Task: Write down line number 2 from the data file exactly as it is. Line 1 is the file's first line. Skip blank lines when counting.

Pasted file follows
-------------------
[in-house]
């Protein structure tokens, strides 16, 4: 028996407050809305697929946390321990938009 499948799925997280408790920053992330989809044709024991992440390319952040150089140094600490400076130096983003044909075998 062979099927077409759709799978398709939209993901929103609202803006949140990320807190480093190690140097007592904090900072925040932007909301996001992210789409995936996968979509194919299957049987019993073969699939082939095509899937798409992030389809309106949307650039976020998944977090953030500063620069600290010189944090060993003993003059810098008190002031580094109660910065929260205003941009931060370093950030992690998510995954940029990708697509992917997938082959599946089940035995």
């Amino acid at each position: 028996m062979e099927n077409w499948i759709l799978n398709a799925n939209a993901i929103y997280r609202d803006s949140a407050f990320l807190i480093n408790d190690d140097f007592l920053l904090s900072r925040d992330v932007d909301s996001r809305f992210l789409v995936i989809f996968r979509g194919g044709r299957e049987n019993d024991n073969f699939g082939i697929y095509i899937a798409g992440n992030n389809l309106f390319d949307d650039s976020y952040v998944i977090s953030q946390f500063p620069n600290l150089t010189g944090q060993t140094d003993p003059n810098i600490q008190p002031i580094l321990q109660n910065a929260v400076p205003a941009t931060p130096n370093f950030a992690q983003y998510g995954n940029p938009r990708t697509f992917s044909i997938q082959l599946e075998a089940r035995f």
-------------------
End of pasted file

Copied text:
């Protein structure tokens, strides 16, 4: 028996407050809305697929946390321990938009 499948799925997280408790920053992330989809044709024991992440390319952040150089140094600490400076130096983003044909075998 062979099927077409759709799978398709939209993901929103609202803006949140990320807190480093190690140097007592904090900072925040932007909301996001992210789409995936996968979509194919299957049987019993073969699939082939095509899937798409992030389809309106949307650039976020998944977090953030500063620069600290010189944090060993003993003059810098008190002031580094109660910065929260205003941009931060370093950030992690998510995954940029990708697509992917997938082959599946089940035995």